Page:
1. How many times have you taken a position in a market and had it moved against you, and then got out pursued by a debacle only to find that the market moved in your favor 9 or the next 10 days? Please quantify the situations and see if you can take the other side. Monday, July 24 spu????!!!!!

2. The Senator loves to find a market hitting a new x day low I believe at near the open and then going above some level (I believe the previous close or some such) as a great opportunity to buy. His Japanese acolytes took furious notes and wished to make him a national icon for this. How can it be quantified for individual stocks and markets?

Ralph Vince writes: 

#1 occurs ONLY when one has stops in the market of interest. Otherwise, it just doesn't happen that way– I am Cain (the market sees me, yes, me, there, in the shadows and trying to hide anonymously in the crowds).

I have to turn away, walk away in these situations, and look back at some as-yet unknown future point. "I'll be at the Coyote Motel, with it's missing light bulbs and wax bars of little soaps and the maids that never show. I will be eating cheese and day-old Reubens and watching the markets (now pointing with my index finger) and I will return when you can act like a lady."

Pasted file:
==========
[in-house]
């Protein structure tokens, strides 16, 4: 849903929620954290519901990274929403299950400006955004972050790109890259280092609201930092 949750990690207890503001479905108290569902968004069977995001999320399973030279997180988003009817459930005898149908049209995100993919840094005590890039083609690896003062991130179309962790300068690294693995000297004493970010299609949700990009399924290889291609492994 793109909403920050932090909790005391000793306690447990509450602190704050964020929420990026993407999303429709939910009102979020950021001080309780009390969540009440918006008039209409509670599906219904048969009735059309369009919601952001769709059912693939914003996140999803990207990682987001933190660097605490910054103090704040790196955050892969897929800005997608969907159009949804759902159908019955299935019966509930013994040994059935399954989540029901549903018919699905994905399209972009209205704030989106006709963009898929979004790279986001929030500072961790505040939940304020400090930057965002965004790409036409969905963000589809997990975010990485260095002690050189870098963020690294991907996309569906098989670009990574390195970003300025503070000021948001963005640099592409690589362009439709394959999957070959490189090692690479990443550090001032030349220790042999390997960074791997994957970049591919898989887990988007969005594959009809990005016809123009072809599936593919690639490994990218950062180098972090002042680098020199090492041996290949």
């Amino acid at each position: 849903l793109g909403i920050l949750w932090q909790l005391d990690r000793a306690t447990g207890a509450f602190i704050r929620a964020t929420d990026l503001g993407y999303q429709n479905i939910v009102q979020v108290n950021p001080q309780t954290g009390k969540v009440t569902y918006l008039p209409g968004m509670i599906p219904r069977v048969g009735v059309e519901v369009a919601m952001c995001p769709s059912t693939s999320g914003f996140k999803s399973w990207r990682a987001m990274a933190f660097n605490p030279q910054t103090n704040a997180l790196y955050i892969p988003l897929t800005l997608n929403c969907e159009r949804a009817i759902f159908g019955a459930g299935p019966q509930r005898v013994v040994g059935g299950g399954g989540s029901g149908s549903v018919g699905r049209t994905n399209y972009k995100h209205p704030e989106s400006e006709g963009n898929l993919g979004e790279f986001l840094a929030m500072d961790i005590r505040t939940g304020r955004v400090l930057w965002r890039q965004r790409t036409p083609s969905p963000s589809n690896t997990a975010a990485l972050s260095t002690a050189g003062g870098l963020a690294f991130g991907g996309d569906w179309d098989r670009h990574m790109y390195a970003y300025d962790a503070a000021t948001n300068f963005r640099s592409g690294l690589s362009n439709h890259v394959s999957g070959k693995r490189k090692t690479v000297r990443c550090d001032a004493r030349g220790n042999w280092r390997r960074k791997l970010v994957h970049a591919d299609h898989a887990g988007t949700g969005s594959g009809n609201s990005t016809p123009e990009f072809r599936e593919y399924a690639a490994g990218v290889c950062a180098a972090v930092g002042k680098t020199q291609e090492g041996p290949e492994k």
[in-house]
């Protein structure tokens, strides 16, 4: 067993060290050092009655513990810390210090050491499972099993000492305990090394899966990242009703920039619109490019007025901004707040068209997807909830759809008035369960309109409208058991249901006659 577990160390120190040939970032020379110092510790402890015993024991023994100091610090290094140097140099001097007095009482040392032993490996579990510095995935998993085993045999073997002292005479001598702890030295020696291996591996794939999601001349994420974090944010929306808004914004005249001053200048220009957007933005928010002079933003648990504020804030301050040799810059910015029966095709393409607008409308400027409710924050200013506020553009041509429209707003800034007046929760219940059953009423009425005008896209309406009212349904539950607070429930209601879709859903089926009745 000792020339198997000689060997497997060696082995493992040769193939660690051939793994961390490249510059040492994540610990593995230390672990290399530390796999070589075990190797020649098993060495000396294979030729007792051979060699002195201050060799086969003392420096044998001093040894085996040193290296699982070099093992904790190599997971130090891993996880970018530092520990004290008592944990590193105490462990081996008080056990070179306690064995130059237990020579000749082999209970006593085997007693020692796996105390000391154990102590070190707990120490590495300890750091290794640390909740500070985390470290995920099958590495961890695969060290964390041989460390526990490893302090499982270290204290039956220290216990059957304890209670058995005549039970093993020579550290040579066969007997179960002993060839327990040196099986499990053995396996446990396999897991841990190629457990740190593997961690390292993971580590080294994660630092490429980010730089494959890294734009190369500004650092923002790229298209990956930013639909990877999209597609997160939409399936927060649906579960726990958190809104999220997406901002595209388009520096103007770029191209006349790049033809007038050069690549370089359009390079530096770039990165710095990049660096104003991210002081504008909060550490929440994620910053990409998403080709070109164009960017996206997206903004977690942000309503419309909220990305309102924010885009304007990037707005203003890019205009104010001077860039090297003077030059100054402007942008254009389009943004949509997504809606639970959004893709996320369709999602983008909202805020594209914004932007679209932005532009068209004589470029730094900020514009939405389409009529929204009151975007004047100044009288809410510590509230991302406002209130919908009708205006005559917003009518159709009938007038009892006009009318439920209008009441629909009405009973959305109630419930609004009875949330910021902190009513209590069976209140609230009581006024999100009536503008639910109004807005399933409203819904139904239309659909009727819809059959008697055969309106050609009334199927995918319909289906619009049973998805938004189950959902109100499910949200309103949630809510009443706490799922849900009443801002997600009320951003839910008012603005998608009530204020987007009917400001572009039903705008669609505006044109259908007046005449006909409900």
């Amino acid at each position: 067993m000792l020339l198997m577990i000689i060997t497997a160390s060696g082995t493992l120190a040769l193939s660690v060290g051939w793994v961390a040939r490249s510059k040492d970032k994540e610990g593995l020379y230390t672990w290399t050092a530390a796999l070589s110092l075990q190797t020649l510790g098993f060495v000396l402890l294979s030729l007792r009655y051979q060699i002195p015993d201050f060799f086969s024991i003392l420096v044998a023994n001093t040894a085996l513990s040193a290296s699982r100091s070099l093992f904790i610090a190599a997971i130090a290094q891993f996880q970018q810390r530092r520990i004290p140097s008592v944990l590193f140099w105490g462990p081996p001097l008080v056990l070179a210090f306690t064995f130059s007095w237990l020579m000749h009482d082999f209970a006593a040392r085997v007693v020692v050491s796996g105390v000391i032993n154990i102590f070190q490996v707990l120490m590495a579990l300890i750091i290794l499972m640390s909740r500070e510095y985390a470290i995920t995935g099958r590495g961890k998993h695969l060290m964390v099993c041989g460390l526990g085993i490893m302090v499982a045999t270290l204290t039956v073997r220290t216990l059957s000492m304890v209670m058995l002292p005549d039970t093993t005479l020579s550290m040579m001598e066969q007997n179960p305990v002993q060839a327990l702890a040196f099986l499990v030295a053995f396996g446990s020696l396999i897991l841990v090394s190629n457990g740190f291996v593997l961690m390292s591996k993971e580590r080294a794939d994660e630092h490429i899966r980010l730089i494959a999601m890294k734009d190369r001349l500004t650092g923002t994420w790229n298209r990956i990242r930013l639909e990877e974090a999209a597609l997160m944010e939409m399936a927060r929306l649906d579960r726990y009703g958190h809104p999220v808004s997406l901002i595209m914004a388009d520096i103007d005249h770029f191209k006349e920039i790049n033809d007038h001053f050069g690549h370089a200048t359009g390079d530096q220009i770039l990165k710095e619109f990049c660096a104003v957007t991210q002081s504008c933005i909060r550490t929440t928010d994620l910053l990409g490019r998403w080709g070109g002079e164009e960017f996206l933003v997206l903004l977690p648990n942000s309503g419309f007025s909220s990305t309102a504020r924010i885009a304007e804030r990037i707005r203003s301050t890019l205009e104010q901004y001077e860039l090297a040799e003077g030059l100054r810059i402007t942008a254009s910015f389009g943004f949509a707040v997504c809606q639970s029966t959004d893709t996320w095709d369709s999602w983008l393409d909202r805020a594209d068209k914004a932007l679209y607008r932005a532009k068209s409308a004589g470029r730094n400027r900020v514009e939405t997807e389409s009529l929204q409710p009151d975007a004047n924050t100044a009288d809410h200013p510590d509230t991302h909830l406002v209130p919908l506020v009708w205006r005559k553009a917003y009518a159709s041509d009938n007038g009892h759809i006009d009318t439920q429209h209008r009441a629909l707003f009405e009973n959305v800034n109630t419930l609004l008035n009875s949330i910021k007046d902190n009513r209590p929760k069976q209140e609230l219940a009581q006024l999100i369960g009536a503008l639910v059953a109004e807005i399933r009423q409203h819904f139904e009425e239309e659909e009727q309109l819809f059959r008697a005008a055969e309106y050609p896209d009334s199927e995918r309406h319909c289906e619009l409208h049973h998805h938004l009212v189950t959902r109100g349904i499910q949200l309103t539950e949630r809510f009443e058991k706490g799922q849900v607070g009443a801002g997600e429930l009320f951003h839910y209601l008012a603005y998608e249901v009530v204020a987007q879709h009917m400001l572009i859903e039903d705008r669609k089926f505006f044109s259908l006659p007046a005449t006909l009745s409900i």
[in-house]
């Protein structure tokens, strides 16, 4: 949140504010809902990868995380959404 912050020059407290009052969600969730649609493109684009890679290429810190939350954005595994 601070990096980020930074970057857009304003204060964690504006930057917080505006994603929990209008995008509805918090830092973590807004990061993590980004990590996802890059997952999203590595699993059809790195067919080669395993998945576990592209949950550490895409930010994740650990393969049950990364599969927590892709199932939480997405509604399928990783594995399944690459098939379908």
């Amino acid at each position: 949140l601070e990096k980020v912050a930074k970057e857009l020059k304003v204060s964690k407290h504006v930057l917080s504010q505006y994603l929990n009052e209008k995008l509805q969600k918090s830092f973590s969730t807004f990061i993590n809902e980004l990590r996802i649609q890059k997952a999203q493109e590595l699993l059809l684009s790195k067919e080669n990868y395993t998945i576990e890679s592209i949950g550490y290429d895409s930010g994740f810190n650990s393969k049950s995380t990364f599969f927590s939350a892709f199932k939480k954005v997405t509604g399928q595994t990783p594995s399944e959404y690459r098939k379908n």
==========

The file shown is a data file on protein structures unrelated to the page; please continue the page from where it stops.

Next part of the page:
Speak your mind

2 Comments so far

  1. ed on August 2, 2015 7:47 pm

    buying a strength on a low open can also be a total disaster, statistically speaking. If the longs are anxious to get out at even the market likes to reverse just before they are made whole, to then incite them into puking on the low. It gaps up the next day and then “its to high now to get long” and it is up for 3+ days in a row, etc.

  2. John Lee on August 3, 2015 12:26 am

    When #1 happens, I have to admit I was “one half step too late or to early, you don’t quite make it. One half second too slow or too fast, and you don’t quite catch it.”

    Good news is that … “The inches we need are everywhere around us. They are in ever break of the game every minute, every second.”


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